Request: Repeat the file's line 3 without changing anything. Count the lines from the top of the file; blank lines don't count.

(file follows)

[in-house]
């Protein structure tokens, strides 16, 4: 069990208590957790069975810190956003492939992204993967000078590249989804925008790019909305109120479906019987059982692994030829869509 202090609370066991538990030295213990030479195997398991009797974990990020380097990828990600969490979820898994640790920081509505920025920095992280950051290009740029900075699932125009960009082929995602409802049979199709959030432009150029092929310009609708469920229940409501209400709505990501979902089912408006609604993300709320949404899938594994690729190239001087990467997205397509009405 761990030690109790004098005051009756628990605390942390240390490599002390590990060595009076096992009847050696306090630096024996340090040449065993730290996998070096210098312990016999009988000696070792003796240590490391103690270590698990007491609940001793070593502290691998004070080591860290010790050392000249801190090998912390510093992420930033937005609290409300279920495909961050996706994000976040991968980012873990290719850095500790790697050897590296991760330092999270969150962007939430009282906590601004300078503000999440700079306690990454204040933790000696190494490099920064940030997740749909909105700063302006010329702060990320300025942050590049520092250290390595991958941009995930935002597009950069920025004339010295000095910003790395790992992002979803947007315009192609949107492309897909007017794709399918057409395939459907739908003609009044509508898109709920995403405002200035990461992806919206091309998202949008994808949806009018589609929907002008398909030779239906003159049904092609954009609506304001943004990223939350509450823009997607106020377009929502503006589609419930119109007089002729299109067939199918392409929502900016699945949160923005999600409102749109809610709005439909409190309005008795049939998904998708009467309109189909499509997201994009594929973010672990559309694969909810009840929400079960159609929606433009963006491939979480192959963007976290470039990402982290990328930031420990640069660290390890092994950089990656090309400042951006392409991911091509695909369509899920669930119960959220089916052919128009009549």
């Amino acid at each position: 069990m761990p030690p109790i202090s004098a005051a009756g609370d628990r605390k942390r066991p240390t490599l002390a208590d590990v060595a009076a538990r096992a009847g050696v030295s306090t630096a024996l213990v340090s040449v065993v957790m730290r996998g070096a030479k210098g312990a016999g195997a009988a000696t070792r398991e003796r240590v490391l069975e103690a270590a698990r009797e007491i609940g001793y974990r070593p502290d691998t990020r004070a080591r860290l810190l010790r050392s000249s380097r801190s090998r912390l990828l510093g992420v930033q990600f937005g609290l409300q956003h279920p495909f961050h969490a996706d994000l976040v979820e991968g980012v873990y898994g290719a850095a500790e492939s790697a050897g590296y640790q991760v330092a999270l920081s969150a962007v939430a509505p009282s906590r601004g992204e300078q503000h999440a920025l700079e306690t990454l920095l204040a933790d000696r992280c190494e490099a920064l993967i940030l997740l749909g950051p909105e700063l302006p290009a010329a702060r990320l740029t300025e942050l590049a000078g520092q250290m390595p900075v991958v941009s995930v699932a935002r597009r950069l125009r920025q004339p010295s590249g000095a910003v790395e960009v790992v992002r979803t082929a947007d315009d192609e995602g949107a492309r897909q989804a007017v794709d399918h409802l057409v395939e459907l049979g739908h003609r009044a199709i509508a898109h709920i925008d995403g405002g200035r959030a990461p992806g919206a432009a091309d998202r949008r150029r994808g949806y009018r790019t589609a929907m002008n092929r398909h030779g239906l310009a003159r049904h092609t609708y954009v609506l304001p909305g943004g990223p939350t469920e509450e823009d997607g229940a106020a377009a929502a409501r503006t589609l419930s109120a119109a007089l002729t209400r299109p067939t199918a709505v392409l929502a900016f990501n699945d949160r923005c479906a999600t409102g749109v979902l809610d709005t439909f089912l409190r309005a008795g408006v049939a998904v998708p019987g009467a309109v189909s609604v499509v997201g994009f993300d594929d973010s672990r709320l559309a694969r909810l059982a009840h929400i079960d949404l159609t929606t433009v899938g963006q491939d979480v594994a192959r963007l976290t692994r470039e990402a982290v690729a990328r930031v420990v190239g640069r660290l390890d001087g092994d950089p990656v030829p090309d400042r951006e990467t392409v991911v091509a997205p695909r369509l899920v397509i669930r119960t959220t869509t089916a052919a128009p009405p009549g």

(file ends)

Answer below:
């Amino acid at each position: 069990m761990p030690p109790i202090s004098a005051a009756g609370d628990r605390k942390r066991p240390t490599l002390a208590d590990v060595a009076a538990r096992a009847g050696v030295s306090t630096a024996l213990v340090s040449v065993v957790m730290r996998g070096a030479k210098g312990a016999g195997a009988a000696t070792r398991e003796r240590v490391l069975e103690a270590a698990r009797e007491i609940g001793y974990r070593p502290d691998t990020r004070a080591r860290l810190l010790r050392s000249s380097r801190s090998r912390l990828l510093g992420v930033q990600f937005g609290l409300q956003h279920p495909f961050h969490a996706d994000l976040v979820e991968g980012v873990y898994g290719a850095a500790e492939s790697a050897g590296y640790q991760v330092a999270l920081s969150a962007v939430a509505p009282s906590r601004g992204e300078q503000h999440a920025l700079e306690t990454l920095l204040a933790d000696r992280c190494e490099a920064l993967i940030l997740l749909g950051p909105e700063l302006p290009a010329a702060r990320l740029t300025e942050l590049a000078g520092q250290m390595p900075v991958v941009s995930v699932a935002r597009r950069l125009r920025q004339p010295s590249g000095a910003v790395e960009v790992v992002r979803t082929a947007d315009d192609e995602g949107a492309r897909q989804a007017v794709d399918h409802l057409v395939e459907l049979g739908h003609r009044a199709i509508a898109h709920i925008d995403g405002g200035r959030a990461p992806g919206a432009a091309d998202r949008r150029r994808g949806y009018r790019t589609a929907m002008n092929r398909h030779g239906l310009a003159r049904h092609t609708y954009v609506l304001p909305g943004g990223p939350t469920e509450e823009d997607g229940a106020a377009a929502a409501r503006t589609l419930s109120a119109a007089l002729t209400r299109p067939t199918a709505v392409l929502a900016f990501n699945d949160r923005c479906a999600t409102g749109v979902l809610d709005t439909f089912l409190r309005a008795g408006v049939a998904v998708p019987g009467a309109v189909s609604v499509v997201g994009f993300d594929d973010s672990r709320l559309a694969r909810l059982a009840h929400i079960d949404l159609t929606t433009v899938g963006q491939d979480v594994a192959r963007l976290t692994r470039e990402a982290v690729a990328r930031v420990v190239g640069r660290l390890d001087g092994d950089p990656v030829p090309d400042r951006e990467t392409v991911v091509a997205p695909r369509l899920v397509i669930r119960t959220t869509t089916a052919a128009p009405p009549g």